Adam Smith on how trade makes us better people

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Economists love efficiency. That is why most of them love free trade. Countries with relatively free trade also tend to be wealthier than more protectionist countries. But there is more to life than maximizing utility. Today’s economists should take a cue from Adam Smith, the father of free trade. For him, trade is about more than efficiency. It is also about empathy.

Smith’s larger project was human cooperation. Trade is a key ingredient in Smithian liberalism, and many of the reasons why have little to do with efficiency.

First and foremost, trade respects individual dignity. If another person has something you want, there are two ways you can get it. One is to take it by force. The other is to trade them something they value in return. Actually, it’s better than that. You have to give them something they value even more than what they give up. You won’t bother with this unless you have enough empathy and compassion to engage with other people on equal terms.

To do this, you have to see things from their point of view. You have to make an effort to understand their values, even if they differ from yours. Then you have to sweet-talk them in ways that appeal to them, not you. You have to be able to have a two-way conversation with the other person. You not only need to say what you want, you have to listen to what they want. Smith found these empathetic parts of trade far more interesting than the efficiency gains.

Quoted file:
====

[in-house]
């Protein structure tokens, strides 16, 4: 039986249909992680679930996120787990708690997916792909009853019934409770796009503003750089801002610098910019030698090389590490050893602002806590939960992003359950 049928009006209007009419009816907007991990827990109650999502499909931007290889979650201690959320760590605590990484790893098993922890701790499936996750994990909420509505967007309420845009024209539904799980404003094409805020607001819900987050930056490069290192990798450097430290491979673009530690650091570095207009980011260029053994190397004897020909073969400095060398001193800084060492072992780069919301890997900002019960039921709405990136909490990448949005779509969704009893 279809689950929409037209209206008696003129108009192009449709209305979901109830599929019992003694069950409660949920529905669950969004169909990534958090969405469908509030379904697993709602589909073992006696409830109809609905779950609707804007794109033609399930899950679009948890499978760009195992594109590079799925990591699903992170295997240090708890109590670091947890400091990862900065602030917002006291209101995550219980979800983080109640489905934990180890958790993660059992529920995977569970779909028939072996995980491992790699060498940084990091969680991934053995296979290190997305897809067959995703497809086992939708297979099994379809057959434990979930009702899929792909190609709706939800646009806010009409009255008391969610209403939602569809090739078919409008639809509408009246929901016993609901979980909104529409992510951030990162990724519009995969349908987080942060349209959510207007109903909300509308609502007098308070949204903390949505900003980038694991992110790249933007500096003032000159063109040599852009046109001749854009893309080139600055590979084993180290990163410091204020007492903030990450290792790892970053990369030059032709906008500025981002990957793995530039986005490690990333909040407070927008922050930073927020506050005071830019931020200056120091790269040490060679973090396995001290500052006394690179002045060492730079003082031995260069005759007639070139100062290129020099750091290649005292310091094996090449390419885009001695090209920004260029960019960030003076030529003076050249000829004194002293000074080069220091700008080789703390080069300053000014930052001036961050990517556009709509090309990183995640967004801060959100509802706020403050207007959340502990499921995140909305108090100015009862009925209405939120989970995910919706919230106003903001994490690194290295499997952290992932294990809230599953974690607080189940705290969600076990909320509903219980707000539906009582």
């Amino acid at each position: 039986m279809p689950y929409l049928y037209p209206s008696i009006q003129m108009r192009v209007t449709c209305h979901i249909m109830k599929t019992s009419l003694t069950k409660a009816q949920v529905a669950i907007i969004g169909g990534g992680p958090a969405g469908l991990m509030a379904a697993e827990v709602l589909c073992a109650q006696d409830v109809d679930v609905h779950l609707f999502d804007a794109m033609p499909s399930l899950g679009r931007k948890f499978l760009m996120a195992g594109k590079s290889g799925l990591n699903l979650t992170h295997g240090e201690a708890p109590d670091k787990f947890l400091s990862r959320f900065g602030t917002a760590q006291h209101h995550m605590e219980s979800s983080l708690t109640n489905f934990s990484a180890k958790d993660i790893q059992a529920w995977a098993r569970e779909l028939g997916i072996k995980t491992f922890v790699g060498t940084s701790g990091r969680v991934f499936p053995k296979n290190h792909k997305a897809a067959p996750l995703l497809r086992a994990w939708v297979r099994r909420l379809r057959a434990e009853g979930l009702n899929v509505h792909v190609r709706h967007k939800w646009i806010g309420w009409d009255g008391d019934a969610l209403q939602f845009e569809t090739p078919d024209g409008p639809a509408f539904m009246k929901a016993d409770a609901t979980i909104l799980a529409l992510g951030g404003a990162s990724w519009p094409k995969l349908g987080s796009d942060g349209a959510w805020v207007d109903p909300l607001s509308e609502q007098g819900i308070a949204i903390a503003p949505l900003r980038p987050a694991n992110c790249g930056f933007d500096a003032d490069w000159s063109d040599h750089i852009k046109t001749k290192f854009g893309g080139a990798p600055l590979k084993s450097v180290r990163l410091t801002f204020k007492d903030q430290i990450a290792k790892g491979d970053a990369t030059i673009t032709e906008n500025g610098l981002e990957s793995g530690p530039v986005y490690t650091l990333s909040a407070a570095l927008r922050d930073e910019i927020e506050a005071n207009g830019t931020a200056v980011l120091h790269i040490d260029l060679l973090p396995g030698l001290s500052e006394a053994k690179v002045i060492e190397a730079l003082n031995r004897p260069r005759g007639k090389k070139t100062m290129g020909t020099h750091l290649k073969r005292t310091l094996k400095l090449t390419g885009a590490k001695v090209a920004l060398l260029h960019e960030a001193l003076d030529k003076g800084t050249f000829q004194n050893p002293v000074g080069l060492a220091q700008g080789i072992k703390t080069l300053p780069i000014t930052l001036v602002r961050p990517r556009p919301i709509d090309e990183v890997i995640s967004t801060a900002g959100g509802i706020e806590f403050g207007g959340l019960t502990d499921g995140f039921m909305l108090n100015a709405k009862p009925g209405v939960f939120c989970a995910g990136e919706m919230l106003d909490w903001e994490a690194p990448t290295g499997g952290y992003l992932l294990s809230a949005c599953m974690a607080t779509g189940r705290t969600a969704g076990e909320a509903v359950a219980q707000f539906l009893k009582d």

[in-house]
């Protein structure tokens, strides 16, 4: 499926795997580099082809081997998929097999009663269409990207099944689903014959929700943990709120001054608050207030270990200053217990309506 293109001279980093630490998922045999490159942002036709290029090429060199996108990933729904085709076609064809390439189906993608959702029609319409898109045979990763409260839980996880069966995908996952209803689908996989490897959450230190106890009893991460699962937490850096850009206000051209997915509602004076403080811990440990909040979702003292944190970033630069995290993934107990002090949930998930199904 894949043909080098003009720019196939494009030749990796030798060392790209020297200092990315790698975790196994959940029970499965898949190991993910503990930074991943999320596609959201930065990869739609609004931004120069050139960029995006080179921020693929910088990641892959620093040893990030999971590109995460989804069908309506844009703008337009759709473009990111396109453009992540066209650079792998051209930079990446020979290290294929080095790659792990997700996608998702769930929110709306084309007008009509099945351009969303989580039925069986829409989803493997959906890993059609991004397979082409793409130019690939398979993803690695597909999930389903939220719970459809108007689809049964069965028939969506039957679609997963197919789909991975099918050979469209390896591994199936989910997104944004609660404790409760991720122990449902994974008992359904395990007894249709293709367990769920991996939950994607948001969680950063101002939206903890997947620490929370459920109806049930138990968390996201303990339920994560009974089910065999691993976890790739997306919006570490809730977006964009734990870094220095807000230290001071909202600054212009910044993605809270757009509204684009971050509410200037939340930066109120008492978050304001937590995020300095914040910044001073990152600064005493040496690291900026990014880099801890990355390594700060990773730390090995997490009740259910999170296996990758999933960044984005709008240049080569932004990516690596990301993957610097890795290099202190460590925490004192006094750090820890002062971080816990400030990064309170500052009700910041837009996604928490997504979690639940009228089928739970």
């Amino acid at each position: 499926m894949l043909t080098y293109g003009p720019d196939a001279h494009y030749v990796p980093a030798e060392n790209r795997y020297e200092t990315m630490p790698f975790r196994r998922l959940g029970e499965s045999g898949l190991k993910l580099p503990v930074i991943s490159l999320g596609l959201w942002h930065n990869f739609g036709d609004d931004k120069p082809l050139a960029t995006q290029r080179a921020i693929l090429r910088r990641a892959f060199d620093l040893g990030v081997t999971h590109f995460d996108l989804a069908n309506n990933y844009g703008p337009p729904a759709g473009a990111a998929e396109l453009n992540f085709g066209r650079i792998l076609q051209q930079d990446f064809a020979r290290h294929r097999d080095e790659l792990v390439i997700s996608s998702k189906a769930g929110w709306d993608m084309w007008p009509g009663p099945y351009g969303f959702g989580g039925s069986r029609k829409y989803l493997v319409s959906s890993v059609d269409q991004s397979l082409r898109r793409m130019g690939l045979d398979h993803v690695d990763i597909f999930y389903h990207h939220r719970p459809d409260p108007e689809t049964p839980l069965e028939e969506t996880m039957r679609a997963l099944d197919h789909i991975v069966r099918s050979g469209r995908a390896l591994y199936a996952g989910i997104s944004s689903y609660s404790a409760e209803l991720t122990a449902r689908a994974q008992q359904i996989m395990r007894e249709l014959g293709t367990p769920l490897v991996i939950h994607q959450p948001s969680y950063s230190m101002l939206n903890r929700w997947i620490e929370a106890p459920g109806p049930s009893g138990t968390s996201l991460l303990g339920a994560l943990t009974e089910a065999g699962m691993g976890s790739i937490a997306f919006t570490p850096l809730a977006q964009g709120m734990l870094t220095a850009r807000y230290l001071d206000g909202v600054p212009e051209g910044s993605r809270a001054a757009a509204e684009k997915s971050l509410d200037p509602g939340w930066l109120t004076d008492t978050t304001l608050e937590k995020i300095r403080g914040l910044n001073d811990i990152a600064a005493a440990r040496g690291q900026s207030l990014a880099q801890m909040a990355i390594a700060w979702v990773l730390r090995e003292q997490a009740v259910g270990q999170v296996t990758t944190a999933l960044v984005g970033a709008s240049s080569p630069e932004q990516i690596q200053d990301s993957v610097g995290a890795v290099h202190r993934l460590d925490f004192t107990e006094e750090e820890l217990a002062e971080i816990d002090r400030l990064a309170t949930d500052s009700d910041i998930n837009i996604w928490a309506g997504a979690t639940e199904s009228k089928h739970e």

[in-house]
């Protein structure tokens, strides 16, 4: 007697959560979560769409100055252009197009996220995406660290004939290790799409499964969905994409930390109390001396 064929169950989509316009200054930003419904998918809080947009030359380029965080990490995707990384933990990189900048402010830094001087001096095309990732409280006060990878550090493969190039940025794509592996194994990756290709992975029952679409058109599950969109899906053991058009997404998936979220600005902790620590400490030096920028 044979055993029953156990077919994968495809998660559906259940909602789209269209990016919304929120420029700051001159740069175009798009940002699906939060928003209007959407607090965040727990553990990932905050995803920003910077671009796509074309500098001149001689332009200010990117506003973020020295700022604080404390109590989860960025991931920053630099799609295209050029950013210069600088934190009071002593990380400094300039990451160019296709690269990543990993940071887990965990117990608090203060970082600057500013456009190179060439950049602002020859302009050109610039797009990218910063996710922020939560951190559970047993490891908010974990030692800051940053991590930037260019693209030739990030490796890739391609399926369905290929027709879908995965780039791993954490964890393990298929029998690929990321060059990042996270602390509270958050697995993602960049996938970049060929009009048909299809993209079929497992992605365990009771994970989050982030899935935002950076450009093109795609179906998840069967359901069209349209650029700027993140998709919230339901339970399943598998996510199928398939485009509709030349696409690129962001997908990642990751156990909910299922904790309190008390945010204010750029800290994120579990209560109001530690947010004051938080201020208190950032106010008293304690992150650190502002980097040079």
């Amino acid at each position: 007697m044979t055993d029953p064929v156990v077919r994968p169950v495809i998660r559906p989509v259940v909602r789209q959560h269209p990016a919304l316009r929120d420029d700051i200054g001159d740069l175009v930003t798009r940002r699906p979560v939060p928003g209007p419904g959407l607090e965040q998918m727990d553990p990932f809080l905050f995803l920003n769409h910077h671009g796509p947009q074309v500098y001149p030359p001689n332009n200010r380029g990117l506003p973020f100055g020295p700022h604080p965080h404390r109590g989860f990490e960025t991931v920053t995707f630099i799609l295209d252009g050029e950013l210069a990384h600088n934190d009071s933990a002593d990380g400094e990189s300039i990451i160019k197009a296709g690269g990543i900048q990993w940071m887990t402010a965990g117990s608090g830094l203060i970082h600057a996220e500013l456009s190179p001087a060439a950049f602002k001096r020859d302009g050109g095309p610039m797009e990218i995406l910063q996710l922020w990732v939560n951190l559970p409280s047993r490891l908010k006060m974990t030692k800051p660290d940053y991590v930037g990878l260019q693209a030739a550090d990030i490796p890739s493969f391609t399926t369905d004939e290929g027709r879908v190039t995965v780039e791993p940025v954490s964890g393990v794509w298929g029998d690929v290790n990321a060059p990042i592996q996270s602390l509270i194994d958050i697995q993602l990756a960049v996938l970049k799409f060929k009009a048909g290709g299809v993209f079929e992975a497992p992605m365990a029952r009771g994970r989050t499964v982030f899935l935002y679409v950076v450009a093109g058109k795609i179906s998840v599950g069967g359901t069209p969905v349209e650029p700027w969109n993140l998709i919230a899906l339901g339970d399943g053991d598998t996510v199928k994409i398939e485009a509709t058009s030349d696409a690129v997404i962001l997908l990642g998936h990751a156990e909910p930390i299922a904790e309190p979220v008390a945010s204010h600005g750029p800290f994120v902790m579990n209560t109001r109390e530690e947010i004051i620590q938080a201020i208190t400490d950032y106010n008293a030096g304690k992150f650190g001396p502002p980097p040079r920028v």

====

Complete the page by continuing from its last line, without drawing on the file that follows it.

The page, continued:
Trade doesn’t work without property rights, which are another staple of liberal (in the correct sense) economics. As the Smith-influenced scholar Bart Wilson points out, even property is more about empathy than efficiency. It’s a cliché to point out that dogs know what property rights are. Just try and take away their stick and see what happens. That dog is saying “this is my property.”

But Wilson, in Smithian spirit, says that this is only half the story. The idea of property has two parts: “This is mine, and that is yours.” It is both of those things. Dogs do not do that; humans do. Again, a Smithian concept of property rests on treating other people with dignity. Property is not selfishness. It is a social custom based on cooperation. It also happens to be economically efficient.

Peace is human cooperation on a national scale. Trade between individuals not only helps to build peace among countries, it helps to sustain it. The very first thing McDonald’s teaches its teenage employees is, don’t kill the customer. It’s bad for business. Instead they are told to be helpful and polite.

Read the full article on the Economic Standard.